Difficulties with implementation

Polly Clayden, HIV i-Base

A study from Swaziland, conducted by the national ART programme and the Clinton Foundation, highlighted the difficulties of treatment initiation in infants following early diagnosis. [6]

Since March 2007 the EID programme using DNA PCR was expanded in response to high infant mortality in HIV-infected children. By November 2008, however, this had led to neither an increase in infants receiving treatment nor a decrease in mortality.

The study was a retrospective record review of all infants testing positive at 15 health facilities in the Manzini Region from January to August 2008. The investigators reported that 78% of results were available at the facility, and 44% of results were documented as having been received by the caregiver. Only 58/176 (33%) of children were enrolled at an ART centre and 34 initiated on treatment. Of those with data available 81% were eligible for ART, and among eligible children, 82% initiated treatment. Overall 19% of infants testing positive were initiated on treatment at the time of the evaluation.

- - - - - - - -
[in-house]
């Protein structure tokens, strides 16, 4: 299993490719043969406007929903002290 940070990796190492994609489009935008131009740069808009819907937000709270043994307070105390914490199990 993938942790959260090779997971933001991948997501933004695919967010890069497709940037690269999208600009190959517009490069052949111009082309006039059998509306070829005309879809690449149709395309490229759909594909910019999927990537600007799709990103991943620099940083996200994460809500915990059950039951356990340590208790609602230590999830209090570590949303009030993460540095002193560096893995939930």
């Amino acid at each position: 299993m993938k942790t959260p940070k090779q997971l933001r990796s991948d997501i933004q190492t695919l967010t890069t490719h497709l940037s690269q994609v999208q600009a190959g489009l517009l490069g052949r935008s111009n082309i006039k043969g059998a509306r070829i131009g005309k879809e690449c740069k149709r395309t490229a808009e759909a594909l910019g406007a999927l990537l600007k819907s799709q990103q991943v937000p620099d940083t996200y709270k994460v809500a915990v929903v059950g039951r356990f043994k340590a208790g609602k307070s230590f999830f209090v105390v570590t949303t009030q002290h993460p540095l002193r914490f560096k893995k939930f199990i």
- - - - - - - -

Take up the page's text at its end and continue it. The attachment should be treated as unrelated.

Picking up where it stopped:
This study found that the greatest points of loss are return of the result to caregivers and infant enrolment at the ART centre for treatment.

This article first appeared in issue 36 of the Journal of HIV Medicine, the journal of the Southern African Clinicians Society.


Unless otherwise stated, all references are to the programme and abstracts of the 5th IAS Conference on HIV Pathogenesis, Treatment and Prevention, 19 – 22 July 2009, Cape Town.

6. Sundaram M et al. Identification patient loss points from testing to treatment initiation among infants tested in Swaziland. Abstract MOPDD103.

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